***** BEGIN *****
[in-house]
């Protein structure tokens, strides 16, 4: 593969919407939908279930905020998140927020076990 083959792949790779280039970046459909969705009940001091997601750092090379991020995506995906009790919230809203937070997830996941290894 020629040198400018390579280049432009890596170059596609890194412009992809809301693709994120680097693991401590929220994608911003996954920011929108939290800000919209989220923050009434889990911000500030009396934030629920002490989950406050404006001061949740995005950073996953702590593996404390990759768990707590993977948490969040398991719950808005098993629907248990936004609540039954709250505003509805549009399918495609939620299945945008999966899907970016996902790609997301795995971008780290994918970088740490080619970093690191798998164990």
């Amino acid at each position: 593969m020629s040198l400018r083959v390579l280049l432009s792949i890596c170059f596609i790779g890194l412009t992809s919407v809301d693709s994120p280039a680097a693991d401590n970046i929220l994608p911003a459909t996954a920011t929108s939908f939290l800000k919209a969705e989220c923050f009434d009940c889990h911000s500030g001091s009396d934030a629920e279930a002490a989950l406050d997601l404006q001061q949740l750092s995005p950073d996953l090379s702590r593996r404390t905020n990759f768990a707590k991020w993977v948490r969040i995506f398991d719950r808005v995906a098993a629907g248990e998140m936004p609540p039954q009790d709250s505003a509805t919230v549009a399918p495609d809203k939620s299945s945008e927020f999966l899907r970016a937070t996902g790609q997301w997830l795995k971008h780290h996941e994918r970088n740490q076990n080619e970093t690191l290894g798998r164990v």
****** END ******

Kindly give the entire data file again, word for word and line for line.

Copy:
[in-house]
């Protein structure tokens, strides 16, 4: 593969919407939908279930905020998140927020076990 083959792949790779280039970046459909969705009940001091997601750092090379991020995506995906009790919230809203937070997830996941290894 020629040198400018390579280049432009890596170059596609890194412009992809809301693709994120680097693991401590929220994608911003996954920011929108939290800000919209989220923050009434889990911000500030009396934030629920002490989950406050404006001061949740995005950073996953702590593996404390990759768990707590993977948490969040398991719950808005098993629907248990936004609540039954709250505003509805549009399918495609939620299945945008999966899907970016996902790609997301795995971008780290994918970088740490080619970093690191798998164990």
């Amino acid at each position: 593969m020629s040198l400018r083959v390579l280049l432009s792949i890596c170059f596609i790779g890194l412009t992809s919407v809301d693709s994120p280039a680097a693991d401590n970046i929220l994608p911003a459909t996954a920011t929108s939908f939290l800000k919209a969705e989220c923050f009434d009940c889990h911000s500030g001091s009396d934030a629920e279930a002490a989950l406050d997601l404006q001061q949740l750092s995005p950073d996953l090379s702590r593996r404390t905020n990759f768990a707590k991020w993977v948490r969040i995506f398991d719950r808005v995906a098993a629907g248990e998140m936004p609540p039954q009790d709250s505003a509805t919230v549009a399918p495609d809203k939620s299945s945008e927020f999966l899907r970016a937070t996902g790609q997301w997830l795995k971008h780290h996941e994918r970088n740490q076990n080619e970093t690191l290894g798998r164990v």